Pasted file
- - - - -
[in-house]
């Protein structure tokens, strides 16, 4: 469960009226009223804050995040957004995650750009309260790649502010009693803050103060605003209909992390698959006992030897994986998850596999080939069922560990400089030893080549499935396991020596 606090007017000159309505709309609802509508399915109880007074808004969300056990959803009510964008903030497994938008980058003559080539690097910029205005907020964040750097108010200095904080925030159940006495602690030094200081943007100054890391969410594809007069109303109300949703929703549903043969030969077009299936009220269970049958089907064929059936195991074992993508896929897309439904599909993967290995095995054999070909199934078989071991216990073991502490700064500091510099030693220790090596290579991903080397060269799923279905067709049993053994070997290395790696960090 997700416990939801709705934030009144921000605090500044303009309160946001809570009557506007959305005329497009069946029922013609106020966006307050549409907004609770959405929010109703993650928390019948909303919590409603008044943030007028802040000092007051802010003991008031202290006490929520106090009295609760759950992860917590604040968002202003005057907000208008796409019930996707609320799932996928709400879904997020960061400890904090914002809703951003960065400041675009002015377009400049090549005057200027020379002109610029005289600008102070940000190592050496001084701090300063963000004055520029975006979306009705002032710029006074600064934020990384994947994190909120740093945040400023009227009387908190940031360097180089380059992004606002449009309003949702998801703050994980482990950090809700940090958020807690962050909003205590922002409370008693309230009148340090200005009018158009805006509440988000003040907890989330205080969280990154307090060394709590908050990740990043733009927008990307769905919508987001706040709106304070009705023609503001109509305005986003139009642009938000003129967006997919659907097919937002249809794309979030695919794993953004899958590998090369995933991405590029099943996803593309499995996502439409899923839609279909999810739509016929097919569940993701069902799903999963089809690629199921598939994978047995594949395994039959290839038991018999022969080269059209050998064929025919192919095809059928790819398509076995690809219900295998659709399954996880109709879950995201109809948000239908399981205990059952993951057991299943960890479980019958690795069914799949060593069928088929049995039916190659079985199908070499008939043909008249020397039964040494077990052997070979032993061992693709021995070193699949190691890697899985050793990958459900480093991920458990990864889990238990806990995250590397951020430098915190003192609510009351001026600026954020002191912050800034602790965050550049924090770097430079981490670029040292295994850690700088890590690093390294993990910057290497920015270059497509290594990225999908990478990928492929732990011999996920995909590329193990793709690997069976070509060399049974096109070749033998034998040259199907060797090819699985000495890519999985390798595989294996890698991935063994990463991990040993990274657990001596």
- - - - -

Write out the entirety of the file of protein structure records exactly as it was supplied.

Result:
[in-house]
């Protein structure tokens, strides 16, 4: 469960009226009223804050995040957004995650750009309260790649502010009693803050103060605003209909992390698959006992030897994986998850596999080939069922560990400089030893080549499935396991020596 606090007017000159309505709309609802509508399915109880007074808004969300056990959803009510964008903030497994938008980058003559080539690097910029205005907020964040750097108010200095904080925030159940006495602690030094200081943007100054890391969410594809007069109303109300949703929703549903043969030969077009299936009220269970049958089907064929059936195991074992993508896929897309439904599909993967290995095995054999070909199934078989071991216990073991502490700064500091510099030693220790090596290579991903080397060269799923279905067709049993053994070997290395790696960090 997700416990939801709705934030009144921000605090500044303009309160946001809570009557506007959305005329497009069946029922013609106020966006307050549409907004609770959405929010109703993650928390019948909303919590409603008044943030007028802040000092007051802010003991008031202290006490929520106090009295609760759950992860917590604040968002202003005057907000208008796409019930996707609320799932996928709400879904997020960061400890904090914002809703951003960065400041675009002015377009400049090549005057200027020379002109610029005289600008102070940000190592050496001084701090300063963000004055520029975006979306009705002032710029006074600064934020990384994947994190909120740093945040400023009227009387908190940031360097180089380059992004606002449009309003949702998801703050994980482990950090809700940090958020807690962050909003205590922002409370008693309230009148340090200005009018158009805006509440988000003040907890989330205080969280990154307090060394709590908050990740990043733009927008990307769905919508987001706040709106304070009705023609503001109509305005986003139009642009938000003129967006997919659907097919937002249809794309979030695919794993953004899958590998090369995933991405590029099943996803593309499995996502439409899923839609279909999810739509016929097919569940993701069902799903999963089809690629199921598939994978047995594949395994039959290839038991018999022969080269059209050998064929025919192919095809059928790819398509076995690809219900295998659709399954996880109709879950995201109809948000239908399981205990059952993951057991299943960890479980019958690795069914799949060593069928088929049995039916190659079985199908070499008939043909008249020397039964040494077990052997070979032993061992693709021995070193699949190691890697899985050793990958459900480093991920458990990864889990238990806990995250590397951020430098915190003192609510009351001026600026954020002191912050800034602790965050550049924090770097430079981490670029040292295994850690700088890590690093390294993990910057290497920015270059497509290594990225999908990478990928492929732990011999996920995909590329193990793709690997069976070509060399049974096109070749033998034998040259199907060797090819699985000495890519999985390798595989294996890698991935063994990463991990040993990274657990001596």